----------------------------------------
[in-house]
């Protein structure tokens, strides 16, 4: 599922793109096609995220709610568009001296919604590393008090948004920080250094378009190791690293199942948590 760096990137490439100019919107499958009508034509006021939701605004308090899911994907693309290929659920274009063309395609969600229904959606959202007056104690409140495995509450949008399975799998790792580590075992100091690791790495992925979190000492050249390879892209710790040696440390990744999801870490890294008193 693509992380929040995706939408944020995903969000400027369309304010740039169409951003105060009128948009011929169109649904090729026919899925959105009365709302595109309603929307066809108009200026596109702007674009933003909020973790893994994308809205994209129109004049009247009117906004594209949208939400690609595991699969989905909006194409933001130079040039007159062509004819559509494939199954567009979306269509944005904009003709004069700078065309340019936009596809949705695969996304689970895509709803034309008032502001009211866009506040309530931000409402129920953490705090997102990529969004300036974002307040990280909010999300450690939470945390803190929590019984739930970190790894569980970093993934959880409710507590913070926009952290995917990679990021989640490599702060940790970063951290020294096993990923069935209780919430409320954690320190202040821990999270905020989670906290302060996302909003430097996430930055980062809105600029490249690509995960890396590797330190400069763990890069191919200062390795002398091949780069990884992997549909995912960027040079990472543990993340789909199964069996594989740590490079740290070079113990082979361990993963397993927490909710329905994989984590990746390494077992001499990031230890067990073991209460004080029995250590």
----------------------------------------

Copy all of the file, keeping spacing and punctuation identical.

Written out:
[in-house]
């Protein structure tokens, strides 16, 4: 599922793109096609995220709610568009001296919604590393008090948004920080250094378009190791690293199942948590 760096990137490439100019919107499958009508034509006021939701605004308090899911994907693309290929659920274009063309395609969600229904959606959202007056104690409140495995509450949008399975799998790792580590075992100091690791790495992925979190000492050249390879892209710790040696440390990744999801870490890294008193 693509992380929040995706939408944020995903969000400027369309304010740039169409951003105060009128948009011929169109649904090729026919899925959105009365709302595109309603929307066809108009200026596109702007674009933003909020973790893994994308809205994209129109004049009247009117906004594209949208939400690609595991699969989905909006194409933001130079040039007159062509004819559509494939199954567009979306269509944005904009003709004069700078065309340019936009596809949705695969996304689970895509709803034309008032502001009211866009506040309530931000409402129920953490705090997102990529969004300036974002307040990280909010999300450690939470945390803190929590019984739930970190790894569980970093993934959880409710507590913070926009952290995917990679990021989640490599702060940790970063951290020294096993990923069935209780919430409320954690320190202040821990999270905020989670906290302060996302909003430097996430930055980062809105600029490249690509995960890396590797330190400069763990890069191919200062390795002398091949780069990884992997549909995912960027040079990472543990993340789909199964069996594989740590490079740290070079113990082979361990993963397993927490909710329905994989984590990746390494077992001499990031230890067990073991209460004080029995250590």